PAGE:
Get Stuffed.

Urban Cocktails : The Lesbian Within

For Lizzie!

Once upon a time in a state far, far away a young, slightly heavier androgynous boy sat down to coffee and was mistaken for a lesbian. That young boy was me. To tell you the truth, at first it really bothered me that someone, a gay man actually, had perceived me to be a lesbian. In time, however, I got over it and moved on. I didn’t really think much about it after those first couple of days, then not again until years latter.

While taking a trip up to Boston with a female friend of mine, we continued to get stares from people as we walked around Quincy Market. I assumed it was the FU hat I was wearing, but quickly found out otherwise. “People think we’re a lesbian couple!” My friend said to me. I couldn’t believe that. Why would they…and then it happened. As I passed by a mirror in Banana Republic, I saw it. There we were, a larger size girl in sporty attire and a stocky guy wearing androgynous clothing. We were, indeed, a lesbian couple! I couldn’t believe my eyes.

I was mortified by the thought and I quickly conceived ways I could change my image. What could I do to make myself not look like a lesbian? However, I soon realized that it wasn’t my job to change, but rather people’s perceptions of what a lesbian looks like had to change.

My gal pal Lizzie and I often joke about what happened to me. Because Lizzie is a bigger girl, when the two of us are together, we concluded that we’re a lesbian couple. We came to this idea not only because of my experience, but because Lizzie has had her own experiences with people equating large women with lesbians.

But it’s not only Lizzie.

“I have to keep trying to convince my parents I’m not a lesbian,” my friend Val told me on several occasions. Val, a larger set girl, and “Plain,” was constantly being mislabeled as a lesbian. Sure she isn’t a super model and she speaks up for women’s issues, but does that have to automatically mark her as a lesbian? Then again, it’s not only girls who may be less than thin. Any woman who shows an interest in women’s lib is labeled a “dyke.”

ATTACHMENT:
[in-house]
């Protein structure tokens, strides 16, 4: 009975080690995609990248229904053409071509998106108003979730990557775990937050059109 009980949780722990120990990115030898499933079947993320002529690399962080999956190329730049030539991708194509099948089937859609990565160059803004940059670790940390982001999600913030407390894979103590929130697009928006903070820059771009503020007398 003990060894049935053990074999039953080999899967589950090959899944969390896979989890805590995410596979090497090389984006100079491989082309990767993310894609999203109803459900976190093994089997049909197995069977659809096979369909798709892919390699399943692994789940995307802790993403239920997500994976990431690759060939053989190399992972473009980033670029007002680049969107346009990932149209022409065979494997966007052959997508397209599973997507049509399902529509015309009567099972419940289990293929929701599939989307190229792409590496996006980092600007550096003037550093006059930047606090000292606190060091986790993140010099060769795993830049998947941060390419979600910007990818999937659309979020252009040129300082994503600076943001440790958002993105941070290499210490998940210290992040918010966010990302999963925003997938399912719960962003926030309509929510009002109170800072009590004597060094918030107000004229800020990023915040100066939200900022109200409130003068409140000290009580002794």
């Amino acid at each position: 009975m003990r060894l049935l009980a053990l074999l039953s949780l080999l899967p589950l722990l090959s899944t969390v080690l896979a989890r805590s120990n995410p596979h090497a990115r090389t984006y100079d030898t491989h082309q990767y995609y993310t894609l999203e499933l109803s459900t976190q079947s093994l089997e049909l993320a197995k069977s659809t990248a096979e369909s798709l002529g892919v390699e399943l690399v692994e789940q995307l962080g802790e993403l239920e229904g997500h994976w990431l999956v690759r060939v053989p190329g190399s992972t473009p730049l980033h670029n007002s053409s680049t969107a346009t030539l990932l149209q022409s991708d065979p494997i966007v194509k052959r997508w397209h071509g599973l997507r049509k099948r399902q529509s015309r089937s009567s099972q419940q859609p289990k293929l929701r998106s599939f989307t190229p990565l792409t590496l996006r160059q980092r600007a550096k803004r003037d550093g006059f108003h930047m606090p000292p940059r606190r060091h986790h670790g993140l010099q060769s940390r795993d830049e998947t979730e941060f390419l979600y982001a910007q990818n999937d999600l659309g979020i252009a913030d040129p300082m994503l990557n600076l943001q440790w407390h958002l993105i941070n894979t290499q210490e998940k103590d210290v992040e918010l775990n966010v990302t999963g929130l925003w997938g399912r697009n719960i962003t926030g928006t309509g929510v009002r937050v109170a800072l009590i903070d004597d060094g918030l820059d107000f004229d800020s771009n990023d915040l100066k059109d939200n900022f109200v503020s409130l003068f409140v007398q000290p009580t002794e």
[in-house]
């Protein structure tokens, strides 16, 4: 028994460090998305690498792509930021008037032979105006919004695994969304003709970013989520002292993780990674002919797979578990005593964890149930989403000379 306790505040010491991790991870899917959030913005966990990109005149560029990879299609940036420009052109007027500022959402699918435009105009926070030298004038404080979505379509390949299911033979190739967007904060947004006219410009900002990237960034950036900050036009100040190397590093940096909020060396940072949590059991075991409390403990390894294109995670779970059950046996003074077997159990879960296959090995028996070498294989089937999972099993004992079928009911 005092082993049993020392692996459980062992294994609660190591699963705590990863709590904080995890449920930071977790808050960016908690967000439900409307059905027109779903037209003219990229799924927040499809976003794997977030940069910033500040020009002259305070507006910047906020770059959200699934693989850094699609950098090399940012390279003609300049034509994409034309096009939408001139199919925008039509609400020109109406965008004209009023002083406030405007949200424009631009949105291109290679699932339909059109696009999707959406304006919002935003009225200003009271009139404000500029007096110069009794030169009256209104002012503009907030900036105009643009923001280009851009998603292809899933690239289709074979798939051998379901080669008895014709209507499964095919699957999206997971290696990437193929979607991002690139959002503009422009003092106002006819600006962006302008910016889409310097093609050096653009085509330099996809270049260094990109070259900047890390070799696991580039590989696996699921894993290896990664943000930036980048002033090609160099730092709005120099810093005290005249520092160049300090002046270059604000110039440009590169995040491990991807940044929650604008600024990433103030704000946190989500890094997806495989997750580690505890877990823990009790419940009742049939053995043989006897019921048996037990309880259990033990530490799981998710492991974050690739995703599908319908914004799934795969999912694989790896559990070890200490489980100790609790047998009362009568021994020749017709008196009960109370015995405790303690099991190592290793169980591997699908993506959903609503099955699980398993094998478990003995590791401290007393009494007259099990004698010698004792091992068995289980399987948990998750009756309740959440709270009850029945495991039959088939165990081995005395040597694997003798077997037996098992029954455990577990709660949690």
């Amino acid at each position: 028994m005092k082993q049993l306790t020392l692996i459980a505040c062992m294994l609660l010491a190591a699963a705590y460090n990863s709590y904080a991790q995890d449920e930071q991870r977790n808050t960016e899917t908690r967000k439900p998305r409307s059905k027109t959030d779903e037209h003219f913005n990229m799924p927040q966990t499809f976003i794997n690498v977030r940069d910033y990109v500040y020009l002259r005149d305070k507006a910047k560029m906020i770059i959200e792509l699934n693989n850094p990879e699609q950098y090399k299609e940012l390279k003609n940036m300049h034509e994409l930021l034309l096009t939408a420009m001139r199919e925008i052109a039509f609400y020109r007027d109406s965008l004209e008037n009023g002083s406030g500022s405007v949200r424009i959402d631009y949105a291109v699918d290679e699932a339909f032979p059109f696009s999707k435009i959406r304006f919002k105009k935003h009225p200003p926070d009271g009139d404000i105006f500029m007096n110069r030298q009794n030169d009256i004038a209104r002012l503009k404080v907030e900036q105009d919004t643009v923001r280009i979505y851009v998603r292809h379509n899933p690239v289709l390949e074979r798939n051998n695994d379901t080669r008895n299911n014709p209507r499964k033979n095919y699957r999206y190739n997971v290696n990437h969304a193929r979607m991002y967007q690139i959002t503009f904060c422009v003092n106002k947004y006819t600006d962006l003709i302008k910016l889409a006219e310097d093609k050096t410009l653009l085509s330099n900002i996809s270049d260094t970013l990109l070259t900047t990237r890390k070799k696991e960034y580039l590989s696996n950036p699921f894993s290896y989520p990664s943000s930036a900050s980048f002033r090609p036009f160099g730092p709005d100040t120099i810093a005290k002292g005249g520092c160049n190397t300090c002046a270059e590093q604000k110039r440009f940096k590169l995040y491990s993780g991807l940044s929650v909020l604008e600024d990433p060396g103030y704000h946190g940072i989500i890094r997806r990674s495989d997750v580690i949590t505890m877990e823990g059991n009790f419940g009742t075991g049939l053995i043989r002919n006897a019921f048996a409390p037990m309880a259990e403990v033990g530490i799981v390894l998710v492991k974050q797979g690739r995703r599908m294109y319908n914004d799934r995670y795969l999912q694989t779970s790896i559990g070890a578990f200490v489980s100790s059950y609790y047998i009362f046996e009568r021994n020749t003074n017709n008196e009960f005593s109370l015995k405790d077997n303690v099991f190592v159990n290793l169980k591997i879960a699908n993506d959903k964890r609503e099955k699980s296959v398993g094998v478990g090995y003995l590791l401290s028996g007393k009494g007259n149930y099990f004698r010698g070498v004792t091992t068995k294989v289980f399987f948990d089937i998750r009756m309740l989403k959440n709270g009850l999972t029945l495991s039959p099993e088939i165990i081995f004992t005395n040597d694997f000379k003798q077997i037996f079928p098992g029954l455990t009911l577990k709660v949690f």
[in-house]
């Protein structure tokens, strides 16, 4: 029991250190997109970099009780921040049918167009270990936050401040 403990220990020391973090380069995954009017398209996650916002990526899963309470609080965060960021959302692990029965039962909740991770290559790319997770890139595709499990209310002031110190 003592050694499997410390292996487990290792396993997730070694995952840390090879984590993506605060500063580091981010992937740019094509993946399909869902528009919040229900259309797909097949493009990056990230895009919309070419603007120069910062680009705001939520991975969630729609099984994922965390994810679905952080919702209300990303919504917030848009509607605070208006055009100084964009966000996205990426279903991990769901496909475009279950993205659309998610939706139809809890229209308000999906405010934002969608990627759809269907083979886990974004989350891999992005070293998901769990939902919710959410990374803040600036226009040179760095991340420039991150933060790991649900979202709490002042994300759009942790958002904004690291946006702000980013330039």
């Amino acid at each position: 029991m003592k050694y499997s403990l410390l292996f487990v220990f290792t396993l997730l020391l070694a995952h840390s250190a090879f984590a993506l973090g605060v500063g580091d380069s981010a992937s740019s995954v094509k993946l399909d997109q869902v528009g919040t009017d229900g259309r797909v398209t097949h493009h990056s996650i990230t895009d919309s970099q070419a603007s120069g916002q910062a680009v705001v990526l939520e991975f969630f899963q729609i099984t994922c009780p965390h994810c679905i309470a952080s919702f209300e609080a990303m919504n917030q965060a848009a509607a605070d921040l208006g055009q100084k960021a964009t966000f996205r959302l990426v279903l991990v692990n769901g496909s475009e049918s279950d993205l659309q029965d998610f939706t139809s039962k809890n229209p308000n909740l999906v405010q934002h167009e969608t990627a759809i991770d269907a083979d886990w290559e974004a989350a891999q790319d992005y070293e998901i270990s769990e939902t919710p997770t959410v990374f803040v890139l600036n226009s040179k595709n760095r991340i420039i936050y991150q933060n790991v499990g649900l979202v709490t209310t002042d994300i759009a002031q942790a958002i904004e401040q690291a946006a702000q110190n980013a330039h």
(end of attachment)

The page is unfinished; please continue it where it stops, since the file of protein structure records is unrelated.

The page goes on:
Is it easier to dismiss women that this society doesn’t consider “ideal” by casting them away to the island of Lesbos? If a girl doesn’t bring a boy home, why do her parents have to “suspect” something? And better yet, why does a heavyset boy with curly hair and soft features have to be mistaken for a lesbian?!! Society has set up this idea of “lesbian”: Big, butch, unattractive, man hater. Anyone who remotely fits that description is automatically written off as a lezzie. This is a sad thing. I envision a world where we embrace uniqueness and give women the right to possess masculine qualities without being labeled as gay. In such a word, maybe, just maybe, Val could stop defending her heterosexuality to her parents, and I could stop being mistaken for a lesbian and start being asked out on more dates. And if that happened, I’d have something more interesting to write about. But I digress.

Before we progress as a society, we need to examine why it is we stereotype. As a culture we identify with visuals. Clothing, gestures, and speech are all things that lead us to stereotype a person. Whether that is learned or inherent will always be debated. But the key to stopping assumptions is understanding the reasons why we are making them.

In a fast paced world, it’s easy to simply go on assumptions rather than taking the time to really get to know a person. But if we all just take a little more time, stereotypes may eventually begin to disappear, and Lizzie and I could walk hand in hand down the street and not be confused with a loving lesbian couple.

If anyone thinks that labeling a woman who has beliefs, convictions, and ideals as a lesbian will diminish her, I say watch out—Lady Liberty is pissed and that’s one big bad dyke you don’t want to mess with.


  1. I got labeled a lesbian in high school just because I was always hanging out with my best girl friend. I am bisexual, but neither of us was ever romantically interested in the other. I agree that society really needs to stop having so many conceptions of what makes a person gay. And really — who cares if someone is gay?! Stop labeling, dammit!


  2. Brian Centrone says:

    Elizabeth, I agree with you. I always teach a section of stereotyping in my writing class. I think it is important to understand and identify the signals people pick up on and then assign correctly and incorrectly to a person. In time people will care less about someone being gay, but I don’t think this issue will ever totally disappear. If religion still has a strong hold over the idea of homosexuality as a sin, there will be people who believe it to be true. In any case, we need to be who we are, no matter how other people decide to see us.